Relocation

² Advantages:

{ OS can easily move a process during execution.

{ OS can allow a process to grow over time.

{ Simple, fast hardware: two special registers, an add, and a compare.

² Disadvantages:

{ Slows down hardware due to the add on every memory reference.

{ Can't share memory (such as program text) between processes.

{ Process is still limited to physical memory size.

{ Degree of multiprogramming is very limited since all memory of all

active processes must ¯t in memory.

{ Complicates memory management.

CMPSCI 377: Operating Systems Lecture 17, Page 13

Department of Computer Science, UMass Amherst Andrew H. Fagg

Relocation: Properties

² Transparency: processes are largely unaware of sharing.

² Safety: each memory reference is checked.

² E±ciency: memory checks and virtual to physical address translation are

fast as they are done in hardware, BUT if a process grows, it may have to

be moved which is very slow.

CMPSCI 377: Operating Systems Lecture 17, Page 14

Department of Computer Science, UMass Amherst Andrew H. Fagg

Memory Management: Memory Allocation

As processes enter the system, grow, and terminate, the OS must keep track

of which memory is available and utilized.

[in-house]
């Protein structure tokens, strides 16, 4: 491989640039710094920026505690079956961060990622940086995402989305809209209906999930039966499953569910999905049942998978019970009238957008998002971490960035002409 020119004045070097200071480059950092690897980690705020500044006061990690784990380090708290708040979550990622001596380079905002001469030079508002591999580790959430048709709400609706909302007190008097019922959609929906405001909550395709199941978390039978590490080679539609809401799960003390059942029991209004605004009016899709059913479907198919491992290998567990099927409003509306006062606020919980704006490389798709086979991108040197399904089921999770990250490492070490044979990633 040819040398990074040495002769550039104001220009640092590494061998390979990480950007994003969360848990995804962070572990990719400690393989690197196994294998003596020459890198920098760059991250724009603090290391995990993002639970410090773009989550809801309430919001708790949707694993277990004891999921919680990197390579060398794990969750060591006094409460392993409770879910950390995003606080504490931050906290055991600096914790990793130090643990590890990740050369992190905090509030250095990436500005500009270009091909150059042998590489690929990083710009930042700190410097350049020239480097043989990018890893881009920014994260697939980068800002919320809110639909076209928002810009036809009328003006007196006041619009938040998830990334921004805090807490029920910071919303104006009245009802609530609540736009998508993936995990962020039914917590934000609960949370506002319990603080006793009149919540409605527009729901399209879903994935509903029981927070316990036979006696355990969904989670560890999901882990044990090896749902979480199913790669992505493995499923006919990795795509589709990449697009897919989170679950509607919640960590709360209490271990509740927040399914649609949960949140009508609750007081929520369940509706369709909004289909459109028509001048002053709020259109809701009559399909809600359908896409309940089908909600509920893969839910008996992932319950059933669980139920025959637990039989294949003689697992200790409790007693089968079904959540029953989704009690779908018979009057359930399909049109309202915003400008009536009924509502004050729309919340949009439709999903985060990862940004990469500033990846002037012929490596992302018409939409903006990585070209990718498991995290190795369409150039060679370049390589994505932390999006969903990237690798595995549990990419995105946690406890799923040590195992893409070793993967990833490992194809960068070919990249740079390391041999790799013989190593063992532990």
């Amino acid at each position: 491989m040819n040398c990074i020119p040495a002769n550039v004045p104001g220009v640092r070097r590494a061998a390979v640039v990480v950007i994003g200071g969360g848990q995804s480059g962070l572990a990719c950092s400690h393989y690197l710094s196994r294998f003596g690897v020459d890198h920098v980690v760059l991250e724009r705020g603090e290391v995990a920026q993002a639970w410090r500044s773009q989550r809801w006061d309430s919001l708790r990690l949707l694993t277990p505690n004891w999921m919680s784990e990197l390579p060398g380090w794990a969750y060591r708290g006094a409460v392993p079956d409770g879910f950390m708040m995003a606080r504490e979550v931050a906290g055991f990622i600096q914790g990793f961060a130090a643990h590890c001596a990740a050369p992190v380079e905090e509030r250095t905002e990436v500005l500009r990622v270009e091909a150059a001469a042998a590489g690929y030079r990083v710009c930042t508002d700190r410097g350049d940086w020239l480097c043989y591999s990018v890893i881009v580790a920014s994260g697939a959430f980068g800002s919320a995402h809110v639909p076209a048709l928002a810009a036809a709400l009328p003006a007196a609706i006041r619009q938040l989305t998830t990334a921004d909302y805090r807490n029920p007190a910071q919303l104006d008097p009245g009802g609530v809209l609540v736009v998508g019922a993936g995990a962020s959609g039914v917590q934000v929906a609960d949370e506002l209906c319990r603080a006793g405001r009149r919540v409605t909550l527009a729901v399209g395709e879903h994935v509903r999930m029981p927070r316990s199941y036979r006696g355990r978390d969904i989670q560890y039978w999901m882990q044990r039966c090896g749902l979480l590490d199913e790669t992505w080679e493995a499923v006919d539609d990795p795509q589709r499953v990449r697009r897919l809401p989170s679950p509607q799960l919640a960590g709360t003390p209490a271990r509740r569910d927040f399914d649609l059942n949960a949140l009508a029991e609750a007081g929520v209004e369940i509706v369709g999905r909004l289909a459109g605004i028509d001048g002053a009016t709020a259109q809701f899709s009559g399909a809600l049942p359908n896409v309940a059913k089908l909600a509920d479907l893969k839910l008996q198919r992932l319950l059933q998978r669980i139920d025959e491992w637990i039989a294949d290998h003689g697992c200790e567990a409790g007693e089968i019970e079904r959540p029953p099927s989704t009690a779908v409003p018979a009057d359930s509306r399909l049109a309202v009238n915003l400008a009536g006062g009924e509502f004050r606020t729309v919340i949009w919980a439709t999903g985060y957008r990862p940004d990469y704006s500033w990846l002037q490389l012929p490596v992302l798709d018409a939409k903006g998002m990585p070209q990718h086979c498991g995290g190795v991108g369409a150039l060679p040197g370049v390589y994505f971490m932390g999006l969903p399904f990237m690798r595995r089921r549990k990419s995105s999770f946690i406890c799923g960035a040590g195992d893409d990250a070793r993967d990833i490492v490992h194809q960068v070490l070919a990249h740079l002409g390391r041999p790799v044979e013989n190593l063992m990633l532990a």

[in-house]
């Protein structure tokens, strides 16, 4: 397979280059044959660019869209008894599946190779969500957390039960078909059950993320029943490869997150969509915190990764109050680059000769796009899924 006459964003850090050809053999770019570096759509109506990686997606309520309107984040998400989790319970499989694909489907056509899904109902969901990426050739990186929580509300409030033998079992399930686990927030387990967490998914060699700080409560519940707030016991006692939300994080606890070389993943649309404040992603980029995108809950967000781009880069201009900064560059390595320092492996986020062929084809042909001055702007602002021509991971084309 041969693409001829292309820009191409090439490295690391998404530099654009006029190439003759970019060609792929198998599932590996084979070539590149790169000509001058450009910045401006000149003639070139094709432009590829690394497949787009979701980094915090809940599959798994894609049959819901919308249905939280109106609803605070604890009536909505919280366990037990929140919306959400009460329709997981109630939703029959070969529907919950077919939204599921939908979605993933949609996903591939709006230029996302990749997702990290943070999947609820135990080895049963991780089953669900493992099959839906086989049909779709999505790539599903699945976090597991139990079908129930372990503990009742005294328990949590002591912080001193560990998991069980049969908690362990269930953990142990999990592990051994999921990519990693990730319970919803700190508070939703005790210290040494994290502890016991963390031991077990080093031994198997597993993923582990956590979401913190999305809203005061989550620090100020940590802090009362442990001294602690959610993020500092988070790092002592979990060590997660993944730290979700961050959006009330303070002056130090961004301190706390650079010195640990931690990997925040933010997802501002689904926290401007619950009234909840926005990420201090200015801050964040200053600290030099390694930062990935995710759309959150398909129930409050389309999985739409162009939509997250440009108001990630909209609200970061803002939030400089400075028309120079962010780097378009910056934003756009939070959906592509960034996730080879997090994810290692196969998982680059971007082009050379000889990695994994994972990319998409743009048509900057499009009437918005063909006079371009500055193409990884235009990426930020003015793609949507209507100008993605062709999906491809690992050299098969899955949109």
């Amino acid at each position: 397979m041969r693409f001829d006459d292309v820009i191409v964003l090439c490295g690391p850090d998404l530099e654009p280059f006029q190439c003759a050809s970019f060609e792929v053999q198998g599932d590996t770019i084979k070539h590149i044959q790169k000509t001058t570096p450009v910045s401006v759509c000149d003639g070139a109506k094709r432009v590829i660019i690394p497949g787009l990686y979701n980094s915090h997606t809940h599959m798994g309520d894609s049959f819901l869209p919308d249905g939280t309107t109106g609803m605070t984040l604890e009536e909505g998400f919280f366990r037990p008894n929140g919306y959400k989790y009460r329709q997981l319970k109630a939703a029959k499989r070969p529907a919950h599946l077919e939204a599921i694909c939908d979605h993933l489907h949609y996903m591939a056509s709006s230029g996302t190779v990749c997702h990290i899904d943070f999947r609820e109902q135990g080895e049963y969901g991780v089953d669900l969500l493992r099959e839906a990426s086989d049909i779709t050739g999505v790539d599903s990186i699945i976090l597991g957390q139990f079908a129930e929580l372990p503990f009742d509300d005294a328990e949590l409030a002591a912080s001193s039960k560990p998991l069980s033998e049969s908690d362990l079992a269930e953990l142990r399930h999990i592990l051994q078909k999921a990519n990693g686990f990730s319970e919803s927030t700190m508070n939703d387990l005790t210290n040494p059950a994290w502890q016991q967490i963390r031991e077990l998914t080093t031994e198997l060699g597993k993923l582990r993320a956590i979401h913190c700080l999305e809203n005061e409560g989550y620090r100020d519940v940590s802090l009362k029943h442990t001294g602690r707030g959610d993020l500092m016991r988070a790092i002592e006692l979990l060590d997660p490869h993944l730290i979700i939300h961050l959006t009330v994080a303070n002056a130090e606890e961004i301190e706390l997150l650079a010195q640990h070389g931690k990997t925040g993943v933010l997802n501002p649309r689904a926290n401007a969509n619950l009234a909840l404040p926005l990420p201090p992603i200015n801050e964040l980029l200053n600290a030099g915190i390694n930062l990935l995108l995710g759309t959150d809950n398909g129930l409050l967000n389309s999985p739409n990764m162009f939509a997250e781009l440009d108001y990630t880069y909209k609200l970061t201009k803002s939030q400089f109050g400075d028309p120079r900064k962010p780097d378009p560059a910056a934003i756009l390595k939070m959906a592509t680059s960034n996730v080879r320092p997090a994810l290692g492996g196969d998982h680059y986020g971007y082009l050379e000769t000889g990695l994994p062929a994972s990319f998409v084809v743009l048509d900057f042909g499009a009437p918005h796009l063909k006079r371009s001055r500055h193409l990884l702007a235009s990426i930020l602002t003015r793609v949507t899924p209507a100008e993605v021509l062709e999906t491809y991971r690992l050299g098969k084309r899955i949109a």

Allocate D A terminates

OS

A

B terminates

0

1500

900

400

B

C

2100

1800

OS

A

0

900

400

C

2100

1800

OS

A

0

900

400

C

2100

1800

OS

0

900

400

C

2100

1800

2400 2400 2400 2400

D

1500

D

² Holes: pieces of free memory (shaded above in ¯gure)

² Given a new process, the OS must decide which hole to use for the

process

CMPSCI 377: Operating Systems Lecture 17, Page 15

Department of Computer Science, UMass Amherst Andrew H. Fagg

Memory Allocation Policies

² First-Fit: allocate the ¯rst one in the list in which the process ¯ts. The

search can start with the ¯rst hole, or where the previous ¯rst-¯t search

ended.

² Best-Fit: Allocate the smallest hole that is big enough to hold the

process. The OS must search the entire list or store the list sorted by size

hole list.

² Worst-Fit: Allocate the largest hole to the process (so as to leave as

large a hole as possible). Again { the OS must search the entire list or

keep the list sorted.

² Simulations show ¯rst-¯t and best-¯t usually yield better storage

utilization than worst-¯t; ¯rst-¯t is generally faster than best-¯t.

CMPSCI 377: Operating Systems Lecture 17, Page 16

Department of Computer Science, UMass Amherst Andrew H. Fagg

Fragmentation

² External Fragmentation

{ Frequent loading and unloading programs causes free space to be

broken into little pieces

{ External fragmentation exists when there is enough memory to ¯t a